A former employee of Tesla Inc.’s massive battery plant outside of Reno, Nev., claims in a lawsuit that he was fired from his $18,000-a-month job because the company, and CEO Elon Musk, wanted to cover up rampant theft of copper wire at the site.
Lynn Thompson said in the complaint that he noticed millions of dollars worth of copper wire being measured and cut, put on pallets and hauled off site. He said that on multiple occasions, starting in April 2018, he reported the theft of the copper wire to Tesla’s senior management, including Musk, and contractor ONQ Global.
In June 2018, Thompson said he witnessed some people loading copper wire onto a truck and reported it to Tesla security, who called local law enforcement. A few days later, Thompson was told by Tesla management that he wasn’t allowed back at the Gigafactory, according to the complaint, filed Friday in federal court in Nevada.
“Since this time, Mr. Thompson has learned that Tesla and Musk pressured ONQ GLOBAL to stop allowing him on the work site and subsequently end his work at Tesla because of the outside reporting to law enforcement and internal reporting to senior management,” according to the complaint. “Tesla was afraid of the information that plaintiff learned and wanted to prevent the information from being disclosed to the media and shareholders.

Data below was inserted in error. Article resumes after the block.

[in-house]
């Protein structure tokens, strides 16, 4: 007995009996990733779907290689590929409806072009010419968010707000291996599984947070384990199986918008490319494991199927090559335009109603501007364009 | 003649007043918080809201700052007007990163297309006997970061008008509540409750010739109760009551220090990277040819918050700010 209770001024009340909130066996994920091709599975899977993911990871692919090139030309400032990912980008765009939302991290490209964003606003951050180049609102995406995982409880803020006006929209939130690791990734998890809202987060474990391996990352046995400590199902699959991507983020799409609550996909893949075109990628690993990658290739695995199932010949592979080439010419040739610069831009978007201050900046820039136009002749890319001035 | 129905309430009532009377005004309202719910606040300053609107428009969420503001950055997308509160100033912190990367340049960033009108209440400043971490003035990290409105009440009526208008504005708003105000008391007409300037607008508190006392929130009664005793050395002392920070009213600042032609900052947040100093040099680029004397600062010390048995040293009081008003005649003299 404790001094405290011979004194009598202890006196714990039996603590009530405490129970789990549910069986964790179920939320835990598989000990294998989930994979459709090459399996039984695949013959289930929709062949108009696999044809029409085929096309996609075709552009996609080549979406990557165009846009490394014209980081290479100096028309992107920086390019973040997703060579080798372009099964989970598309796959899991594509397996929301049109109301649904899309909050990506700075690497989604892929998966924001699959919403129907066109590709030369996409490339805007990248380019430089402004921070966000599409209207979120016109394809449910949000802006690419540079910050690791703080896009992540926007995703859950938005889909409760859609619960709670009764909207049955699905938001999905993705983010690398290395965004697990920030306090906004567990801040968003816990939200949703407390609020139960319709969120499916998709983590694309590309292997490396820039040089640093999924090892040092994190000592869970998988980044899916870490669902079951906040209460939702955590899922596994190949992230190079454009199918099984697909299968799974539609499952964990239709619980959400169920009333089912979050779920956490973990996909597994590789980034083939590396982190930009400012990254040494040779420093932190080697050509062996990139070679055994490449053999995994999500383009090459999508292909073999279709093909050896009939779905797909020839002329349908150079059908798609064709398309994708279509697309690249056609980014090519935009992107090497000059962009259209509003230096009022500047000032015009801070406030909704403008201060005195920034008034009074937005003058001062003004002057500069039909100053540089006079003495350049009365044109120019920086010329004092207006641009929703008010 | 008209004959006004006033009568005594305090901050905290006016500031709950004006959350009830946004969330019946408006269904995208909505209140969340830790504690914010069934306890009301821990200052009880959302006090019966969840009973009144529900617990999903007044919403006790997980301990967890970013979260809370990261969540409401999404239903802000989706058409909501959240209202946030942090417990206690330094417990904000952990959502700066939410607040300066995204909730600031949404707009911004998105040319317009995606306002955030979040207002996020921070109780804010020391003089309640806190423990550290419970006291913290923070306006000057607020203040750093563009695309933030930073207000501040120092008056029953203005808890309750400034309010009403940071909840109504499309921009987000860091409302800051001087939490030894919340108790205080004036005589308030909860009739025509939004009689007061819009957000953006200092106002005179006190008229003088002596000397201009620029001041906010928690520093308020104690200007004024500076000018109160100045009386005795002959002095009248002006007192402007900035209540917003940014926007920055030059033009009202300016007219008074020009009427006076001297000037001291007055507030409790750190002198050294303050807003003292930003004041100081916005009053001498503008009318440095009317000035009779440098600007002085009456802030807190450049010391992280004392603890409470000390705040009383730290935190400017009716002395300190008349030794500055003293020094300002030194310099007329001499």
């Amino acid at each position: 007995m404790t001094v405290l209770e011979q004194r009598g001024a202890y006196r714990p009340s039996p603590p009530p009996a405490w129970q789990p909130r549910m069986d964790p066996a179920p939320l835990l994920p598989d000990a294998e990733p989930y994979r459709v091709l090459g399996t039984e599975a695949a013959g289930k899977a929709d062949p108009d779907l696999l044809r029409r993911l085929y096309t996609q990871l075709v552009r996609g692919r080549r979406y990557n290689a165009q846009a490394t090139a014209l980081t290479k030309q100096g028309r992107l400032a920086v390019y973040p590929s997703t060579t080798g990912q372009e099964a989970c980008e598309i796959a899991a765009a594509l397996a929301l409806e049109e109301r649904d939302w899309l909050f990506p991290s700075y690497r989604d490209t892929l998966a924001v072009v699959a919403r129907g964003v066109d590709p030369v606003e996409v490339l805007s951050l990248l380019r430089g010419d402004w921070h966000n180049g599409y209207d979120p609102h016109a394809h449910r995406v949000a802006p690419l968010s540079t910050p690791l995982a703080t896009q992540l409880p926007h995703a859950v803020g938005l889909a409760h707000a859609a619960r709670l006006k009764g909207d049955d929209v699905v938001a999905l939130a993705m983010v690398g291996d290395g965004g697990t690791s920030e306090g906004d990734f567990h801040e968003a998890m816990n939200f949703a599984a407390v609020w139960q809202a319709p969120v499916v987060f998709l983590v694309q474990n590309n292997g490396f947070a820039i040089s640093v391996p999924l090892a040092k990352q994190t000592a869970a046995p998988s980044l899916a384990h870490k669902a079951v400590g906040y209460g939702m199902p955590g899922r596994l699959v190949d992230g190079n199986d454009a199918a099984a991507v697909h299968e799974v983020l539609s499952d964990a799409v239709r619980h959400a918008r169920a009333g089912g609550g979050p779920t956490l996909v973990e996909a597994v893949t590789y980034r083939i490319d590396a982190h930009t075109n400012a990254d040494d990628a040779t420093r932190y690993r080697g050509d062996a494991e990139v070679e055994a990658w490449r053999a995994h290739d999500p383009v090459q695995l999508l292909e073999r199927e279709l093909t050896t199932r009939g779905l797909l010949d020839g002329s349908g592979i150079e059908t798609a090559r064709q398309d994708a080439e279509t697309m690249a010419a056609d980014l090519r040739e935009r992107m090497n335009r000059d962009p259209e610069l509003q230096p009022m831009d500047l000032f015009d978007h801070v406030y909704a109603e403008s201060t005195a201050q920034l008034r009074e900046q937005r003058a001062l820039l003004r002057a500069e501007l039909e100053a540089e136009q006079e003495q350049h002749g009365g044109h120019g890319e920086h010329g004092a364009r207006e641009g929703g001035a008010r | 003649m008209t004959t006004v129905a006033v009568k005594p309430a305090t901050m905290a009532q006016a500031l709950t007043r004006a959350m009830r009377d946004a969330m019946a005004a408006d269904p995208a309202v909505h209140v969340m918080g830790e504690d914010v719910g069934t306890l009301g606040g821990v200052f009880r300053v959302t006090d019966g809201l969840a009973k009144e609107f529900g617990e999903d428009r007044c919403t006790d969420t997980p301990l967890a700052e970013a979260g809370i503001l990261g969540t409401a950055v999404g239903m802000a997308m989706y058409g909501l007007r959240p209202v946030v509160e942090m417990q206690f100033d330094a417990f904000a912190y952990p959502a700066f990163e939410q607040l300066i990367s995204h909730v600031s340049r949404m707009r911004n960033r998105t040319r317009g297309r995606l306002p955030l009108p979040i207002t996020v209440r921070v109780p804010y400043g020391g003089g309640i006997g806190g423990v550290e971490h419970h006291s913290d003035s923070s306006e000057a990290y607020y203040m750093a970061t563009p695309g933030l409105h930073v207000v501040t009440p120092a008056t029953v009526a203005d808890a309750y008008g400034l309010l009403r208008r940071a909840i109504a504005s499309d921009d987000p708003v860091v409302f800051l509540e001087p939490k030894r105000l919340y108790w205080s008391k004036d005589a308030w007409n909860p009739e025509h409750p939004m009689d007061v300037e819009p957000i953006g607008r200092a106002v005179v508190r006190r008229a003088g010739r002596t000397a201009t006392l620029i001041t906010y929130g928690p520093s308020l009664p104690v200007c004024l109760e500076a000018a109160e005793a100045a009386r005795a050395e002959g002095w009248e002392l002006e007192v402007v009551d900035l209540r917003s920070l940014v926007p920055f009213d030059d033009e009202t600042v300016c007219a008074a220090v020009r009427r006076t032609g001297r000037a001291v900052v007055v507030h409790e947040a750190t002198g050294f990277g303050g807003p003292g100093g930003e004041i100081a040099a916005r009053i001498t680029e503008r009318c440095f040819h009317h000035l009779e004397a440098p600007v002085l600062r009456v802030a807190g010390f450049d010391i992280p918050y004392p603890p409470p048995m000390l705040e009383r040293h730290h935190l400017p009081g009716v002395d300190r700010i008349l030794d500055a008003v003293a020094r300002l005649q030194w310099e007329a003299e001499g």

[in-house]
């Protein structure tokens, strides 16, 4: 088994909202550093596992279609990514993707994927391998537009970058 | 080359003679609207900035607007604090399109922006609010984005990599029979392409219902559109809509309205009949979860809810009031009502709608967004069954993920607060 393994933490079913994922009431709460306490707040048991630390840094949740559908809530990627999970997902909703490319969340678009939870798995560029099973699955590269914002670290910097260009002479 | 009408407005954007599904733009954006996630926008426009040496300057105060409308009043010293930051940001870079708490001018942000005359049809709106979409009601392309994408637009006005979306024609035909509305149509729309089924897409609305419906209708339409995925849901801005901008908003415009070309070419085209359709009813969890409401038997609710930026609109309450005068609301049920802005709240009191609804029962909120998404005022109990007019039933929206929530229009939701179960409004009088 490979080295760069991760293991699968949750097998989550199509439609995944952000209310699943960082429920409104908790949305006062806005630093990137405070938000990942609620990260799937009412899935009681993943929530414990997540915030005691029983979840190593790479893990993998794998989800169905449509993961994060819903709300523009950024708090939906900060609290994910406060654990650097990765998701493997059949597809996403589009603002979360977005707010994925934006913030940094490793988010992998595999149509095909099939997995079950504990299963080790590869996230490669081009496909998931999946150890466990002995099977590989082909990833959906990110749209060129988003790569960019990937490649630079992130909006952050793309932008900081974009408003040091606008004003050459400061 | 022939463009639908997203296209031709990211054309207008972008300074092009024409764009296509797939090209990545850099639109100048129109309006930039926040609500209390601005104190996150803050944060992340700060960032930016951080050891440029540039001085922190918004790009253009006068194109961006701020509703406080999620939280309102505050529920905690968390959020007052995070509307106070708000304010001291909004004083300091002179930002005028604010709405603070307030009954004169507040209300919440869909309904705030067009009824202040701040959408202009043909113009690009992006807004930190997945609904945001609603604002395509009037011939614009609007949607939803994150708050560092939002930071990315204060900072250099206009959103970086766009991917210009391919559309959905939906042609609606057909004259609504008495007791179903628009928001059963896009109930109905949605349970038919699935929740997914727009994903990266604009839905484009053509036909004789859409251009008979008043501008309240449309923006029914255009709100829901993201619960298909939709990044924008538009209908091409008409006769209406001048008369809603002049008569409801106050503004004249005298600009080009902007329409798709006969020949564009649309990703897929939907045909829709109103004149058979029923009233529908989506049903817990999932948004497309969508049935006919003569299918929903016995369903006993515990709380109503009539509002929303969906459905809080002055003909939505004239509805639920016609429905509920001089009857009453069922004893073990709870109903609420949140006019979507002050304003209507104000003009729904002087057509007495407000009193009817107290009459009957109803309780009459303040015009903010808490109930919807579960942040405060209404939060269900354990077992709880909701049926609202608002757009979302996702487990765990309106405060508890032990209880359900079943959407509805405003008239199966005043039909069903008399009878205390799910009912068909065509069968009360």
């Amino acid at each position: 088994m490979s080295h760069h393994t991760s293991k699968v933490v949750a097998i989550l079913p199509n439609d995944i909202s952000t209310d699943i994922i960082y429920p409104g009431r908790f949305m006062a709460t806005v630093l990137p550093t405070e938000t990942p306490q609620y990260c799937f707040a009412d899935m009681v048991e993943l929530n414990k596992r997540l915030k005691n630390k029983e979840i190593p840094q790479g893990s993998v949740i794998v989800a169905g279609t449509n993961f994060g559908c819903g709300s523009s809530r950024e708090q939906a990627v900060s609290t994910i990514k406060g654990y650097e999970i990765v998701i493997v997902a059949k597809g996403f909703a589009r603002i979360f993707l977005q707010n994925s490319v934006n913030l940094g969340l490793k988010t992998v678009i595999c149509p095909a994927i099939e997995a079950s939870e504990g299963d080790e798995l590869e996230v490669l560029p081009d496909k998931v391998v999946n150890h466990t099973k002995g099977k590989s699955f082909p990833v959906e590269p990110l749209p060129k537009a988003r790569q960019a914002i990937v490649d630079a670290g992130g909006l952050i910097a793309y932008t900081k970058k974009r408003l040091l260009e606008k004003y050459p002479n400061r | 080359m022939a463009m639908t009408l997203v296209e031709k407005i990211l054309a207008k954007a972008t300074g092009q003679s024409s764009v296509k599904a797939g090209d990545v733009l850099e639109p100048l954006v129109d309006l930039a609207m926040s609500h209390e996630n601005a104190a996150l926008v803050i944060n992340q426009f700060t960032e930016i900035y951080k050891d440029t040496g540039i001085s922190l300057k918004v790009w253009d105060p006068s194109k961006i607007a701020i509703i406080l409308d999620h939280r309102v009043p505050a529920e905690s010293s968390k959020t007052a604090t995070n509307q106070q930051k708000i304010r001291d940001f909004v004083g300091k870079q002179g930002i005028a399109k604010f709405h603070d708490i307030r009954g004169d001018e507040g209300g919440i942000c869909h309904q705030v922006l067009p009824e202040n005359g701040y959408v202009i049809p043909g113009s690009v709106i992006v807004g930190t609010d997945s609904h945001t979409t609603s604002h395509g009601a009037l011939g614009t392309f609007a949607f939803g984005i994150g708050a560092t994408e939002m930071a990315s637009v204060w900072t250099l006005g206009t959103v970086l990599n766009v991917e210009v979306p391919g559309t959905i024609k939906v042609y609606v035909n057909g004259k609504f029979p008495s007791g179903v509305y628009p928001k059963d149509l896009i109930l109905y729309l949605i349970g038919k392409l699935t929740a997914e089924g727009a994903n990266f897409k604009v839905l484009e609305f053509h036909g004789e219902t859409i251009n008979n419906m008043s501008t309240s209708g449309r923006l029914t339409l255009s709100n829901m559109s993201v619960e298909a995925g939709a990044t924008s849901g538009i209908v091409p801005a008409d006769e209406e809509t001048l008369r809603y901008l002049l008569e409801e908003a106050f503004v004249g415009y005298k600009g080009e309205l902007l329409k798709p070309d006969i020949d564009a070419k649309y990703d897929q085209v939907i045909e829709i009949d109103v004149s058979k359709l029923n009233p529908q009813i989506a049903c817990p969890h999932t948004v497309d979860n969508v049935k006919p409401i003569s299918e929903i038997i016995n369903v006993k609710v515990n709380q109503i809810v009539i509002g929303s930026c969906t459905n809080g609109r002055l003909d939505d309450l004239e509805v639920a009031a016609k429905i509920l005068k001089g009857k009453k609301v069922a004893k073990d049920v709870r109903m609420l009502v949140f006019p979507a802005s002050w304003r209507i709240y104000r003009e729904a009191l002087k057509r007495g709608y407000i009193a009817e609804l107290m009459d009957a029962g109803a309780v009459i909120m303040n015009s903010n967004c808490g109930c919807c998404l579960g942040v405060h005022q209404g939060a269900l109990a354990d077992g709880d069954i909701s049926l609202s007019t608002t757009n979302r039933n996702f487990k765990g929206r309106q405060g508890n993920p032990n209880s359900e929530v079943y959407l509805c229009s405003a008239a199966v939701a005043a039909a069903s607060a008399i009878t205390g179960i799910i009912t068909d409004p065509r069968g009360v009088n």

Tesla didn’t immediately respond to a request for comment.
Copper is viewed as an economic bellwether given its usage in everything from wires to pipes to automobiles. The metal was rebounding starting in the second half of 2017 from a broad slump in commodities prices in 2015 and 2016. Rising prices usually attract thefts of electric wires at construction sites or at power grids, or even from an entire car, as those can easily be sold to scrap yards or recyclers for decent money.
Musk revealed at an internal meeting in June 2018 that the value of unaccounted for, and possibly stolen, material was $37 million to date that year, according to the complaint.
Thompson is seeking unspecified compensatory damages and punitive damages against Tesla.
The case is Thompson v. Tesla Motors Inc., 21-cv-976, U.S. District Court, District of Nevada.